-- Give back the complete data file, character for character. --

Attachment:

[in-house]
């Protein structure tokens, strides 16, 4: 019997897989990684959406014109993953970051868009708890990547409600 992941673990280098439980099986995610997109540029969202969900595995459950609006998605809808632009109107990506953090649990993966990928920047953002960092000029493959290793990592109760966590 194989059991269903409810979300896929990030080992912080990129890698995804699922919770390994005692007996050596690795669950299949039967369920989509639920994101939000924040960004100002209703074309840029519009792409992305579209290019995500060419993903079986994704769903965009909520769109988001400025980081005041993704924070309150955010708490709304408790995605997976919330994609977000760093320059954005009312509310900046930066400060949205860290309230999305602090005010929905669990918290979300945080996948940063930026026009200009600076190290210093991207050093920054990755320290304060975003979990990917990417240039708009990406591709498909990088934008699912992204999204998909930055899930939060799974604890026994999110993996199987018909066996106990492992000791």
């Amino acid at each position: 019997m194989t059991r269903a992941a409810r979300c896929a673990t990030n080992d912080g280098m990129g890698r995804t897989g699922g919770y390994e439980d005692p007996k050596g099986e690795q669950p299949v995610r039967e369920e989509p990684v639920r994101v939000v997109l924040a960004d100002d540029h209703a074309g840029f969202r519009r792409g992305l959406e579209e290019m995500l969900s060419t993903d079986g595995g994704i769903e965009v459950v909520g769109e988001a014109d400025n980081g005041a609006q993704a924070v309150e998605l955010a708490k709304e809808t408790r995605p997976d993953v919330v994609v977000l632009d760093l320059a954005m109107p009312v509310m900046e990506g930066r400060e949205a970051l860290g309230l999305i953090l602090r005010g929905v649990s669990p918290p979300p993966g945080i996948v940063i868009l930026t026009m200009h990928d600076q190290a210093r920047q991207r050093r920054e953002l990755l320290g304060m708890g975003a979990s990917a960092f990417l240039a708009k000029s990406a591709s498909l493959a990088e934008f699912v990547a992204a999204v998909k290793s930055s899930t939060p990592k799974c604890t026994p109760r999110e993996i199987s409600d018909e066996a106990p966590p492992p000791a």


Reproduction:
[in-house]
């Protein structure tokens, strides 16, 4: 019997897989990684959406014109993953970051868009708890990547409600 992941673990280098439980099986995610997109540029969202969900595995459950609006998605809808632009109107990506953090649990993966990928920047953002960092000029493959290793990592109760966590 194989059991269903409810979300896929990030080992912080990129890698995804699922919770390994005692007996050596690795669950299949039967369920989509639920994101939000924040960004100002209703074309840029519009792409992305579209290019995500060419993903079986994704769903965009909520769109988001400025980081005041993704924070309150955010708490709304408790995605997976919330994609977000760093320059954005009312509310900046930066400060949205860290309230999305602090005010929905669990918290979300945080996948940063930026026009200009600076190290210093991207050093920054990755320290304060975003979990990917990417240039708009990406591709498909990088934008699912992204999204998909930055899930939060799974604890026994999110993996199987018909066996106990492992000791």
């Amino acid at each position: 019997m194989t059991r269903a992941a409810r979300c896929a673990t990030n080992d912080g280098m990129g890698r995804t897989g699922g919770y390994e439980d005692p007996k050596g099986e690795q669950p299949v995610r039967e369920e989509p990684v639920r994101v939000v997109l924040a960004d100002d540029h209703a074309g840029f969202r519009r792409g992305l959406e579209e290019m995500l969900s060419t993903d079986g595995g994704i769903e965009v459950v909520g769109e988001a014109d400025n980081g005041a609006q993704a924070v309150e998605l955010a708490k709304e809808t408790r995605p997976d993953v919330v994609v977000l632009d760093l320059a954005m109107p009312v509310m900046e990506g930066r400060e949205a970051l860290g309230l999305i953090l602090r005010g929905v649990s669990p918290p979300p993966g945080i996948v940063i868009l930026t026009m200009h990928d600076q190290a210093r920047q991207r050093r920054e953002l990755l320290g304060m708890g975003a979990s990917a960092f990417l240039a708009k000029s990406a591709s498909l493959a990088e934008f699912v990547a992204a999204v998909k290793s930055s899930t939060p990592k799974c604890t026994p109760r999110e993996i199987s409600d018909e066996a106990p966590p492992p000791a």